Top Belgian adventure parc reopens to provide much-needed post-coronavirus tonic

It’s back! After an enforced and prolonged closure due to the coronavirus pandemic one of Wallonia’s most popular activities – Aventure Parc at Wavre – is back.

The park reopened at the weekend and has already proved a huge hit with scores of visitors flocking through its doors for some thrills and adventure among the tree tops.

With the summer holidays approaching, it’s reopening is perfectly timed but visitors should be ready for a host of new rules and guidelines.

The ongoing pandemic means everyone attending must respect sanitary and social distancing rules.

Three things that must be followed include taking your own “outfit” that covers up to the ankles (ordinarily this would be supplied by the parc); wearing gloves (these can be provided on site) and, thirdly, anyone aged 12 or over must wear a mask at all times (except when high in the trees).

People are also asked to respect a 2 metres distance from other folk at all times and only one person is allowed on a platform at any one time.

Even the benches in the parc have not escaped the new rules: each are marked saying that they should be occupied by a maximum of one family at a time.

Due to the need to respect current rules, access to the parc itself is reserved for people who “live under the same roof”.

In addition, the parc’s terrace is currently closed and group formulas, such as birthdays, team building plus school visits are currently suspended. For now, the parc will also only open at weekends and on public holidays.

Restrictions aside, everything is back to normal at this most popular of outdoor activities. The current hot spell makes it an even more attractive proposition for a day out.

It offers no less than 22 acrobatic courses, 220 games between the trees and 36 ziplines..

In terms of visitor attractions it has proved a real success story.

Ever since 2004, the parc has evolved, grown and innovated across the board, from safety and comfort to a newly remodelled reception/café.

All safety equipment is provided and, so as to avoid overcrowding, the parc is normally only accessible to a limited number of participants at any one time.

Its sheer size – it is one of the biggest of its kind in Belgium - makes it possible for everyone to tear down ziplines and swing between trees in a large space without feeling crammed in.

Instructors are constantly on hand to help participants, provide advice and make any visit friendly. The supervisors have been specially trained in supervision, first aid, and various obstacle course and acrobatic techniques.

Unlike a lot of attractions, there is no time limit. The entrance ticket allows you to remain on the site for the whole day with no time limitation.

The parc has received a quality mark awarded by the Walloon Region and boasts a safety system - "first turning zipline" - that is unique and, again, one of a kind in Belgium.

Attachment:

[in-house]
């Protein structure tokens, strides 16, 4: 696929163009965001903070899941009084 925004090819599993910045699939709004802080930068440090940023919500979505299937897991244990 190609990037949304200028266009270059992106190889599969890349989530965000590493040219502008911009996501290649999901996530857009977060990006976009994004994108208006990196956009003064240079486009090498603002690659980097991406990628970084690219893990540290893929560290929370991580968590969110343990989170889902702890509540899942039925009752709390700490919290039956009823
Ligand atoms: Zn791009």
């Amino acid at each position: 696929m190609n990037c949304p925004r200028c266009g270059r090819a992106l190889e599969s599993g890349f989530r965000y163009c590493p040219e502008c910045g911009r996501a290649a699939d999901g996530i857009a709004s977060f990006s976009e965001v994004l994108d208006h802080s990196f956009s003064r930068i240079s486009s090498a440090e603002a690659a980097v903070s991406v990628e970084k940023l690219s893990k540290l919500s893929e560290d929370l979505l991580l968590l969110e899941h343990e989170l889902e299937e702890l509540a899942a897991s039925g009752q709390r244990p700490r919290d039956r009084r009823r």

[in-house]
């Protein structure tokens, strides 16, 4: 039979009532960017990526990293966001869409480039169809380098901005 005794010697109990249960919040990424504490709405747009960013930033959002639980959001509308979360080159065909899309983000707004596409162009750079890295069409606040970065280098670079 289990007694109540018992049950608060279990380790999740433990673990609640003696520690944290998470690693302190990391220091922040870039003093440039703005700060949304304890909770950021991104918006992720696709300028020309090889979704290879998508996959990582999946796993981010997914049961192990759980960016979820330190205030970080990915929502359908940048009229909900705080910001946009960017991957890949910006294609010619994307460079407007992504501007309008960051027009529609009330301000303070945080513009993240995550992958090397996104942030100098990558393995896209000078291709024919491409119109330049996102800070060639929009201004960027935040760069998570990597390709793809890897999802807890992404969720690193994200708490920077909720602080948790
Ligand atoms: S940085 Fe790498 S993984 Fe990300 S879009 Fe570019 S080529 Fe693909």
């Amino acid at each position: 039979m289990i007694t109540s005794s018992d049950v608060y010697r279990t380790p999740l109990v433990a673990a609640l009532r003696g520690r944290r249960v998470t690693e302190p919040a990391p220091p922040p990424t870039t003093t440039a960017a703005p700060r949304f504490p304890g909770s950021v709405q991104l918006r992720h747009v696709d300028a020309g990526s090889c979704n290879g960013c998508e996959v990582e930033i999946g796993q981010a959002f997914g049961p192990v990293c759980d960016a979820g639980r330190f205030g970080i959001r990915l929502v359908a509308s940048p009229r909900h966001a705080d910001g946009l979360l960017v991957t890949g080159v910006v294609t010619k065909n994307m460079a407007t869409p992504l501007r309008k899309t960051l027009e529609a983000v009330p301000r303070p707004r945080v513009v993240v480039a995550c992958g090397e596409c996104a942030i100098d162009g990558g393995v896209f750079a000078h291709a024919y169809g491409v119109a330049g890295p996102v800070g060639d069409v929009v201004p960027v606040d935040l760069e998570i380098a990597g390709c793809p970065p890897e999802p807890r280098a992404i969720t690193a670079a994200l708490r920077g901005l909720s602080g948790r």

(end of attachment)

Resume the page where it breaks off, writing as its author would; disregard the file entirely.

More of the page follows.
In 2014, the “Jungle Jump” was introduced which now compliments the “Forest Jump” and “Space Jump.” Look out too for the “Tyro Tour” and “Tyro Kids.” (The jumps and laser games are currently closed).

The parc also welcomes people of all nationalities, not just Belgians, and its team is bilingual or even trilingual.

It is best to come prepared so a good tip is to wear comfortable clothes (sport shoes if it is wet).

Activities take place even in rainy weather but may be stopped in certain cases, for example, a storm. If an activity has to be stopped because of bad weather a new ticket may be offered. A good tip: if the weather seems threatening, contact the parc beforehand to make sure it is open.

Every participant is given an outfit and safety gear (including a harness, lifelines, pulley and gloves) to go round the course (obligatory).

After expanding so much energy you may have built up an appetite and the good news is that you can have something to eat in the cafeteria.

You don’t have to be super fit for all this: a normal physical shape is enough to be able to complete the courses. The more difficulty levels are progressive and you can stop when you want.

It is very easy to reach and is just 1km from Wavre's train station and 20 minutes from Brussels. If travelling by car it is just 2 km from the E411 motorway (take exit 5 if you are coming from Namur or exit 5 if you are coming from Brussels (the road to Aventure Parc is signposted from the motorway).

Visitors here usually spend about three hours on the course but, even if climbing, jumping and swinging is not your thing you can still access the site and encourage the adventurers with a visitors' entrance fee costing just €2.

There are several routes, depending on your age (and ability). Admission is €26 for people aged 5-9 and €30 for anyone 10 or over. You must book a visit either on the website or by calling.

So, with the parc now open again, why not get out and discover one of Belgium’s best adventure experiences.. It is billed as “unlike any other” in the country and if you pay a visit it you’ll see why.

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Martin Banks

Martin Banks

Martin Banks is a highly qualified journalist with many years experience of working within the EU institutions. He is an occasional, and highly valued, contributor to EU today, writing on a wide variety of issues.

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